General Ne Win, Chairman of the Revolutionary Council of Burma, is reported to be gravely ill following a heart attack.
Ne Win leaves aircraft. Burma crest o tail of aircraft LV PAN DOWN steps with him greeted at bottom (1968)
Ne Win inspects guard of honour SV PAN
MVs Ne Win and madame Ne Win meet Singapore dignitaries and get into car (4 shots)
Ne Win in India (1959)
MV Ne Win being garlanded by Nehru
MV&CU Ne Win PAN TO Nehru (2 shots)
SV People applaud
Liu Shao-Chi greets Ne Win, Ne Win greets other dignitaries CU Liu, Cu Ne Win (4 shots) (1963)
LV White House ZOOM IN TO Ne Win and Madame Ne Win being greeted by President Johnson and Mrs. Johnson PAN WITH Ne Win and Johnson as they walk away (1966)
LV Carrying wreath, wreath down to show Ne Win MV, CU of message on wreath, LV of ceremony (4 shots) (1968)
MV Ne Win enters room with President Ayub Khan, MV sit down with Burmese and pakistani parties ending with SCU Ne Win (5 shots) (1969)
CU Giri PAN TO CU Ne Win Mv two-shot (3 shots)
MV Ne Win says goodbye to Indian hosts (1970)
LV Flags flying at airport
MV Madame Ne Win and Ne Win shake hands with hosts and go up steps to board aircraft
SCU Burmese flag flying from aircraft
Initials JON/JH/MH/1641 JON/JH/MH/1736
Script is copyright Reuters Limited. All rights reserved
Background: General Ne Win, Chairman of the Revolutionary Council of Burma, is reported to be gravely ill following a heart attack. Reports from Bangkok said yesterday (Friday, 30 October) that an aircraft was standing by in rangoon to fly the General out for treatment abroad. General Ne Win is 59.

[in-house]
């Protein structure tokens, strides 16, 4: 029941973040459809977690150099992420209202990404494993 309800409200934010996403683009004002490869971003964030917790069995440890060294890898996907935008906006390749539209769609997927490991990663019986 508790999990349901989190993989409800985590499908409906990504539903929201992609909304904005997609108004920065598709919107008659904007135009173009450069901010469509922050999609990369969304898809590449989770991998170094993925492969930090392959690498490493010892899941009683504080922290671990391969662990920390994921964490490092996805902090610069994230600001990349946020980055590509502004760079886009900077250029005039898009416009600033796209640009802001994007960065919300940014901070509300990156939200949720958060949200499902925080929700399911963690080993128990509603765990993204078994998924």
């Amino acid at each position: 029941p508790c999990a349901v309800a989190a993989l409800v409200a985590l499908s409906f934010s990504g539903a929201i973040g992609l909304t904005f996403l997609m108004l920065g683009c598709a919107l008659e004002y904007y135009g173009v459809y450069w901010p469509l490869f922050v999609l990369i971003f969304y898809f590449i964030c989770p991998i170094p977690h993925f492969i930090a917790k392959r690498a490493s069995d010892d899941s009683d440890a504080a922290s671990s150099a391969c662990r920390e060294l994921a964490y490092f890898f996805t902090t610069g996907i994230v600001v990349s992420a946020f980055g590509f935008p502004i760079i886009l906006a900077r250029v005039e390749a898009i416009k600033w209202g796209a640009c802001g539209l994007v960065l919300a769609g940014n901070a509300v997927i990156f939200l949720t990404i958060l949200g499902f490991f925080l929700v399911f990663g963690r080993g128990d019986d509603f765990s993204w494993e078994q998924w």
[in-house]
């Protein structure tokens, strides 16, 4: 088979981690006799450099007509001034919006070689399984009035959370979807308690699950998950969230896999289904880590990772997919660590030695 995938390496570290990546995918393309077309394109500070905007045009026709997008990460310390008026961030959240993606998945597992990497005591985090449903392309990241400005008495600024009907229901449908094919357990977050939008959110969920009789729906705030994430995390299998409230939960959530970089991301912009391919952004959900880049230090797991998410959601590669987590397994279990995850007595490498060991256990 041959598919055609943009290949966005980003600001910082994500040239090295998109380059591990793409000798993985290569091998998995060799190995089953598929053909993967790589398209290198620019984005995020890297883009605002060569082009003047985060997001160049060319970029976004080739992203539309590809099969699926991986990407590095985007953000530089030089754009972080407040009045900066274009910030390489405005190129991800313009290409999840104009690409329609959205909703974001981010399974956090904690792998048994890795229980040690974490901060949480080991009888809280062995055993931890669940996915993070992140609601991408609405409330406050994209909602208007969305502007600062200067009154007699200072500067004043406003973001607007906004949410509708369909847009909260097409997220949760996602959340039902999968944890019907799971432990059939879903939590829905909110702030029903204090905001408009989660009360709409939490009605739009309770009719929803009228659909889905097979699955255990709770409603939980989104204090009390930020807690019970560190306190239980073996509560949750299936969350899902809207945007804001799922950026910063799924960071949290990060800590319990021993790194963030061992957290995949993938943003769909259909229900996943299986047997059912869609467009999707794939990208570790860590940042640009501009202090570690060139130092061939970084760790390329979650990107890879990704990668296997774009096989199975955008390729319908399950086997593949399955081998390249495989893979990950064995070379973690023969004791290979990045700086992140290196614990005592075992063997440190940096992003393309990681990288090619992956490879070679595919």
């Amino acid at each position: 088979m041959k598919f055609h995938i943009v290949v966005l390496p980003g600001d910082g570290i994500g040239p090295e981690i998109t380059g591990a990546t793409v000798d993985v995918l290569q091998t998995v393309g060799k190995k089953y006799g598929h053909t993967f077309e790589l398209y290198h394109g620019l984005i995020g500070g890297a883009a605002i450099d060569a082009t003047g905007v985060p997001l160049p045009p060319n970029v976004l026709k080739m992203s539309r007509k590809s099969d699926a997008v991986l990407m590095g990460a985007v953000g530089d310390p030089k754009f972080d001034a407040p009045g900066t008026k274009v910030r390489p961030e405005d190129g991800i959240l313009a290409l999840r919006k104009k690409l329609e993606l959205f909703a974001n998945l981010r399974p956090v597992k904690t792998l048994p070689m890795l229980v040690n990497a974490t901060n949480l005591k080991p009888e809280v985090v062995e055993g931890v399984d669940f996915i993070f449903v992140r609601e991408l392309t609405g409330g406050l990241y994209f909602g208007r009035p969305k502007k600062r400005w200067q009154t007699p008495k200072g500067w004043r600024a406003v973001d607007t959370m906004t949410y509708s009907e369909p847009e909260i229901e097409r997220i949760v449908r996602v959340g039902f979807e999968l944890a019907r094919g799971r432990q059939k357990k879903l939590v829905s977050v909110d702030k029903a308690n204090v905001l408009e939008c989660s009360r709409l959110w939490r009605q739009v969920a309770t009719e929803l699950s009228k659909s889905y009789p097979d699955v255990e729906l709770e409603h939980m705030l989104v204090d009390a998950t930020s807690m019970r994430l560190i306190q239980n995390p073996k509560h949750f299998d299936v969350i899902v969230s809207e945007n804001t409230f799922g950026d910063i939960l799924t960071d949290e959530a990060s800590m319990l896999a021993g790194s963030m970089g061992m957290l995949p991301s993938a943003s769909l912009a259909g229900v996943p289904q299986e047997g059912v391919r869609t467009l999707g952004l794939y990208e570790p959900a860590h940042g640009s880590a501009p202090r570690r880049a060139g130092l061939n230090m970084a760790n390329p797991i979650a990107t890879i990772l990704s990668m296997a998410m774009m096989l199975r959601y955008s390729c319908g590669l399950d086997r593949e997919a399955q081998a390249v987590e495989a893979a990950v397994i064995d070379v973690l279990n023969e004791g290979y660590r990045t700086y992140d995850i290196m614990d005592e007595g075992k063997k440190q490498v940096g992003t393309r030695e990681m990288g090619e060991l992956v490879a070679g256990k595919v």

General Ne Win first came to power in Burma in 1958 when he took over the administration of the country at the head of a military junta. When he held elections eighteen months later, U Nu, the former Prime Minister was once again returned to power. But in 1961 Ne Win again took over in another coup and U Nu was arrested.
In 1962 General Ne Win formed the Revolutionary Council of the Union of Burma with himself as its chairman. His regime in Burma has meant increasing socialisation and nationalisation. Almost all of the country's commercial institutions have been taken over - import and export industries, the rice industries and the banks in 1963, the wholesale supply industries in 1964.
General Ne Win's rule in Burma has also seen the country's frontier problems flare up repeatedly - with China in the north and with India and Pakistan in the West, Mainly because of rebellions by minority peoples in Nagaland and the Chin Hills.
Movements within Burma have been critical of the longevity of Ne Win's interim regime and have called for a constitution and elections. But in May of this year he said that the time was not yet ripe for national government. At the same time, U Nu, who was released several years ago, called for the overthrow of Ne Win's regime and a return to democratic government.